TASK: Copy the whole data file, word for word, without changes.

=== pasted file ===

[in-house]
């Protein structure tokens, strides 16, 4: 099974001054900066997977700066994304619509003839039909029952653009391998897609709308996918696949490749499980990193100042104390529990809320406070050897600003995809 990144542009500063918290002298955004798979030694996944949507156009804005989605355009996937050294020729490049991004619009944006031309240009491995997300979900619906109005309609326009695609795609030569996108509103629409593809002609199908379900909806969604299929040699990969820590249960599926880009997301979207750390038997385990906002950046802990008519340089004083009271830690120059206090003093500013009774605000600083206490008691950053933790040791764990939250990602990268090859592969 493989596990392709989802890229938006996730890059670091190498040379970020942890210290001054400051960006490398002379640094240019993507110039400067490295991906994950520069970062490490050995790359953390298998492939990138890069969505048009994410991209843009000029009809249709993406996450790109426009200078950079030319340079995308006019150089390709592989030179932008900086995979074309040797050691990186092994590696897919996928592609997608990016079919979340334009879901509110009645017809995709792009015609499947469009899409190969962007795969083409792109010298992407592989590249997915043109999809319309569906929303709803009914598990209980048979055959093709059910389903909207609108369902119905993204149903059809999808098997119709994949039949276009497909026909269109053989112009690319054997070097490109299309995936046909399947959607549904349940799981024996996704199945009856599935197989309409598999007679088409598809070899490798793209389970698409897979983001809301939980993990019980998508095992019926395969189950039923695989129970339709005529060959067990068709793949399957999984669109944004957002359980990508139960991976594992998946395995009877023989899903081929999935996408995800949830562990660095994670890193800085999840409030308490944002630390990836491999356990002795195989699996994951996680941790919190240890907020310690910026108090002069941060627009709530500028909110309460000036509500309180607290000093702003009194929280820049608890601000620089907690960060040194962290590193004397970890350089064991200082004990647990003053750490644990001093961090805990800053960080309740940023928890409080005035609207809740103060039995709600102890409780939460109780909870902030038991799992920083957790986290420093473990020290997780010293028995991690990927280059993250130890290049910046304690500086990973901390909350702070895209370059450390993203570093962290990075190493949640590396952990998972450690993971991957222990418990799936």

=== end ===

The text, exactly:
[in-house]
């Protein structure tokens, strides 16, 4: 099974001054900066997977700066994304619509003839039909029952653009391998897609709308996918696949490749499980990193100042104390529990809320406070050897600003995809 990144542009500063918290002298955004798979030694996944949507156009804005989605355009996937050294020729490049991004619009944006031309240009491995997300979900619906109005309609326009695609795609030569996108509103629409593809002609199908379900909806969604299929040699990969820590249960599926880009997301979207750390038997385990906002950046802990008519340089004083009271830690120059206090003093500013009774605000600083206490008691950053933790040791764990939250990602990268090859592969 493989596990392709989802890229938006996730890059670091190498040379970020942890210290001054400051960006490398002379640094240019993507110039400067490295991906994950520069970062490490050995790359953390298998492939990138890069969505048009994410991209843009000029009809249709993406996450790109426009200078950079030319340079995308006019150089390709592989030179932008900086995979074309040797050691990186092994590696897919996928592609997608990016079919979340334009879901509110009645017809995709792009015609499947469009899409190969962007795969083409792109010298992407592989590249997915043109999809319309569906929303709803009914598990209980048979055959093709059910389903909207609108369902119905993204149903059809999808098997119709994949039949276009497909026909269109053989112009690319054997070097490109299309995936046909399947959607549904349940799981024996996704199945009856599935197989309409598999007679088409598809070899490798793209389970698409897979983001809301939980993990019980998508095992019926395969189950039923695989129970339709005529060959067990068709793949399957999984669109944004957002359980990508139960991976594992998946395995009877023989899903081929999935996408995800949830562990660095994670890193800085999840409030308490944002630390990836491999356990002795195989699996994951996680941790919190240890907020310690910026108090002069941060627009709530500028909110309460000036509500309180607290000093702003009194929280820049608890601000620089907690960060040194962290590193004397970890350089064991200082004990647990003053750490644990001093961090805990800053960080309740940023928890409080005035609207809740103060039995709600102890409780939460109780909870902030038991799992920083957790986290420093473990020290997780010293028995991690990927280059993250130890290049910046304690500086990973901390909350702070895209370059450390993203570093962290990075190493949640590396952990998972450690993971991957222990418990799936």